# How to be Recursive

Wrapping up my last learning module at Flatiron School before tackling my final project, I’ve been reflecting on and being proud of how far I’ve come while simultaneously stressing out about what’s ahead. On one hand, I went from having absolutely 0 (zero! No lie!) experience with coding to writing full-stack applications. On the other, if you asked me what an algorithm is, I’d probably just smile and wave.

So, for the past couple of weeks, I’ve been doing some heavy-duty Googling. My search history includes, “what is an algorithm,” and “why do I need to know what an algorithm is,” and, of course, “which algorithms should I study for my technical interviews.” All of the results either briefly mentioned or were completely focused on this idea of a recursive function or algorithm.

Does the word “recursive” also scare you? Nice. The first step to understanding is to realize it’s just a word made up by some people (white men*) to intimidate others (non white men) and consequentially steer them away from entering the world of STEM. But, more about inclusion in tech in another article…

Now that we’ve gotten that phobia of big scary words out of the way (it’s actually called **Hippopotomonstrosesquippedaliophobia** LOL), let’s break down what “recursive” really alludes to. As GeeksforGeeks puts it, recursion is:

“The process in which a function calls itself directly or indirectly...”

But what does that really look like? In the following example, I’ll unpack this definition with everyone’s best friend: math.

Factorials are fun because they’re really easy to understand. Let’s say you are wandering around the neighborhood and someone approaches you with a clipboard that reads, “Solve this: 5!” (this is a *very* realistic example). The “5!” signifies a factorial; i.e., 5*4*3*2*1 (5 * (5–1) * (4–1 )* (3–1) * (2–1)); i.e., take the integer (a whole, or non-decimal, number) in front of the exclamation point, and multiply it by all the integers counting down to 1.

Let’s abstract away from hard-coded integers. Let’s take *n*, which represents any integer. To find *n!*, we would do: n * (n -1) … [more math depending on what integer you start with] … * 2 * 1. No matter where you start on the integer line, you’ll always end a factorial by multiplying by 2 (and then by 1, but that doesn’t really do anything). If you didn’t notice, were computing a *bunch* of factorials just to find *n!*. Going back to *n = 5*:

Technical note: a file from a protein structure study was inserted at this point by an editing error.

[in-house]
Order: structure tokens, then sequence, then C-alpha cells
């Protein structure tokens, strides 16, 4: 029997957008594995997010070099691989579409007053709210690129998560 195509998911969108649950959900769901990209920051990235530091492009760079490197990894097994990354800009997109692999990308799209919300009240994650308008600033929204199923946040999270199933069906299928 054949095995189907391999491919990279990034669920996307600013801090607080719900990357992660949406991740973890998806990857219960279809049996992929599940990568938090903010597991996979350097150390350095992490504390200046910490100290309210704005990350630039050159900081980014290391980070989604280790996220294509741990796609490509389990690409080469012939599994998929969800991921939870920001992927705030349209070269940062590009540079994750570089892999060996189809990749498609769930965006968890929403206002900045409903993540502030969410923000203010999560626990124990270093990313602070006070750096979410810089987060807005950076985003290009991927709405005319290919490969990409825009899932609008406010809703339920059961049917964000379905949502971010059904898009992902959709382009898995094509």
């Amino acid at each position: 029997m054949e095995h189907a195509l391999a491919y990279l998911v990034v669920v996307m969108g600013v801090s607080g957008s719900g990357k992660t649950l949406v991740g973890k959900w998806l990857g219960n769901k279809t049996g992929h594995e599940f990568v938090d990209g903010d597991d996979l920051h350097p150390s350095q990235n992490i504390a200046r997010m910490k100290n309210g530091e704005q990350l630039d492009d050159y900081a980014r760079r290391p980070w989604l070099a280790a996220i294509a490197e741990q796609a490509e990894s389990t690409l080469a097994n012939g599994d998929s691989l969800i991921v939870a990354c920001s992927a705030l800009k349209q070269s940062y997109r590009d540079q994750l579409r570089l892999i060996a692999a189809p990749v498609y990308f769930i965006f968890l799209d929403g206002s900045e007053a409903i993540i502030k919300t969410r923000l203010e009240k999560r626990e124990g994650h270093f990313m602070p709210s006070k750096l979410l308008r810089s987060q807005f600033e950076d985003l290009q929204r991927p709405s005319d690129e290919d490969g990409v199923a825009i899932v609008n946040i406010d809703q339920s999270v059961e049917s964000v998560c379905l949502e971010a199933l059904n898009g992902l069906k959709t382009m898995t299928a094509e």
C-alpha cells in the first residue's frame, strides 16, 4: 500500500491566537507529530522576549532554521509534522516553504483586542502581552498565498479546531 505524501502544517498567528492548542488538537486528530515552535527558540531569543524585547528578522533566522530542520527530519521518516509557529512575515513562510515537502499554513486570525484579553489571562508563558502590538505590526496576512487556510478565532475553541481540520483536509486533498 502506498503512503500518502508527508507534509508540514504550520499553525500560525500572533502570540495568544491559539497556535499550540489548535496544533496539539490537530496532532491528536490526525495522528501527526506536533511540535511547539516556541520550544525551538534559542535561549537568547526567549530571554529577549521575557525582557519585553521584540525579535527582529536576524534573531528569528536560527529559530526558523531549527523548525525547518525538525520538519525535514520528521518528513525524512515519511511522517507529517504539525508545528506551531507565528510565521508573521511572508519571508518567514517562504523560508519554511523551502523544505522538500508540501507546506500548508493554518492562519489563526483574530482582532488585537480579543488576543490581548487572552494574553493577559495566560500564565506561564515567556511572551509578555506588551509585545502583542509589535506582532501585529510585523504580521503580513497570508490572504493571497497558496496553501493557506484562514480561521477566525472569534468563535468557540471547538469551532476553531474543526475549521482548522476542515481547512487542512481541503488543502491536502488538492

5! = 5 * 4 * 3 * 2 * 1

4! = 4 * 3 * 2 * 1

etc.

You could solve 5! by running 5 * 4! which you could solve by running 5 * 4 * 3!. What we’re doing here is *recursive*. The factorial is taking the first integer, *n*, and then multiplying it by the integer 1 less than *n*’s factorial, and so on and so forth. In a (JavaScript) function, it would look something like this:

The function *factorial* (which is being declared as an arrow function hence why the deprecated sandbox I was working with does not like it) is *calling on itself*, thus behaving *recursively. *The first part, with the *n === 0* mumbo jumbo, is mathematically correct. *0! = 1*. You can Google it if you have doubts. If *n !== 0*, then it says, “please call on yourself with the integer one less than *n*, do so until *n === 0, *and then get the product of all of these integers.”

To behave recursively is to return deeper and deeper into yourself until you are at your base and there is no deeper possible level you could access and perform your function on. Or, as the Geeks (see above) would put it, “to call on [yourself] directly or indirectly” until you are unable to do so. So the next time your interviewer asks, “How would we do so recursively?” just get really existential with them.

*Oh yeah, about the white guys. The most influential people in the world of recursion are Richard Dedekind, Edsger W. Dijkstra, Joseph McCarthy (for some reason), and Peter Naur, to name a few.